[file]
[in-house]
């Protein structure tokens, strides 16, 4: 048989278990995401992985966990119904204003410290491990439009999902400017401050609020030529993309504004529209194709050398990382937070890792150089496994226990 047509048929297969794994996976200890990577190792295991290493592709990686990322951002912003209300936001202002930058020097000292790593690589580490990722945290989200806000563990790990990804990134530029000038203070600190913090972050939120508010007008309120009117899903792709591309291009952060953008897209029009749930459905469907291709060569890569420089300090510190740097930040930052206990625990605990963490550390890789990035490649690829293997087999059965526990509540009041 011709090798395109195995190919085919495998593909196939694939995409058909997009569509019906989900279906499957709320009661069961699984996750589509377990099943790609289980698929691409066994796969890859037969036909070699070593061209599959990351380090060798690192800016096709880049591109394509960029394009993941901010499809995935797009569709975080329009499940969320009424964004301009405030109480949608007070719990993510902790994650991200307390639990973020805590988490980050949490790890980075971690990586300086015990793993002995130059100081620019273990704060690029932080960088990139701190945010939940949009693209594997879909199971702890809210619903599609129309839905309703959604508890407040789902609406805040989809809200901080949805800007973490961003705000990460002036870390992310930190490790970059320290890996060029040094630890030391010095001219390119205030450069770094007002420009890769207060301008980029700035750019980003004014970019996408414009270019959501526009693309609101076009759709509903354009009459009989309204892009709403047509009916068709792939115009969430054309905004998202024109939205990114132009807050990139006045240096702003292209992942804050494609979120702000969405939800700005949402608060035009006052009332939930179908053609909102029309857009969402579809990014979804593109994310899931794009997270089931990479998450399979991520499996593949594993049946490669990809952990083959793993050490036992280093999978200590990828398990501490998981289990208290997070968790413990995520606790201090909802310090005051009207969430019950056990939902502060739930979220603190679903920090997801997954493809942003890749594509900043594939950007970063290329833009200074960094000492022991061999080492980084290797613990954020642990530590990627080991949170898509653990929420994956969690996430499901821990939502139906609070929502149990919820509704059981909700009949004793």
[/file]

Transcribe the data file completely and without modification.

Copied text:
[in-house]
């Protein structure tokens, strides 16, 4: 048989278990995401992985966990119904204003410290491990439009999902400017401050609020030529993309504004529209194709050398990382937070890792150089496994226990 047509048929297969794994996976200890990577190792295991290493592709990686990322951002912003209300936001202002930058020097000292790593690589580490990722945290989200806000563990790990990804990134530029000038203070600190913090972050939120508010007008309120009117899903792709591309291009952060953008897209029009749930459905469907291709060569890569420089300090510190740097930040930052206990625990605990963490550390890789990035490649690829293997087999059965526990509540009041 011709090798395109195995190919085919495998593909196939694939995409058909997009569509019906989900279906499957709320009661069961699984996750589509377990099943790609289980698929691409066994796969890859037969036909070699070593061209599959990351380090060798690192800016096709880049591109394509960029394009993941901010499809995935797009569709975080329009499940969320009424964004301009405030109480949608007070719990993510902790994650991200307390639990973020805590988490980050949490790890980075971690990586300086015990793993002995130059100081620019273990704060690029932080960088990139701190945010939940949009693209594997879909199971702890809210619903599609129309839905309703959604508890407040789902609406805040989809809200901080949805800007973490961003705000990460002036870390992310930190490790970059320290890996060029040094630890030391010095001219390119205030450069770094007002420009890769207060301008980029700035750019980003004014970019996408414009270019959501526009693309609101076009759709509903354009009459009989309204892009709403047509009916068709792939115009969430054309905004998202024109939205990114132009807050990139006045240096702003292209992942804050494609979120702000969405939800700005949402608060035009006052009332939930179908053609909102029309857009969402579809990014979804593109994310899931794009997270089931990479998450399979991520499996593949594993049946490669990809952990083959793993050490036992280093999978200590990828398990501490998981289990208290997070968790413990995520606790201090909802310090005051009207969430019950056990939902502060739930979220603190679903920090997801997954493809942003890749594509900043594939950007970063290329833009200074960094000492022991061999080492980084290797613990954020642990530590990627080991949170898509653990929420994956969690996430499901821990939502139906609070929502149990919820509704059981909700009949004793």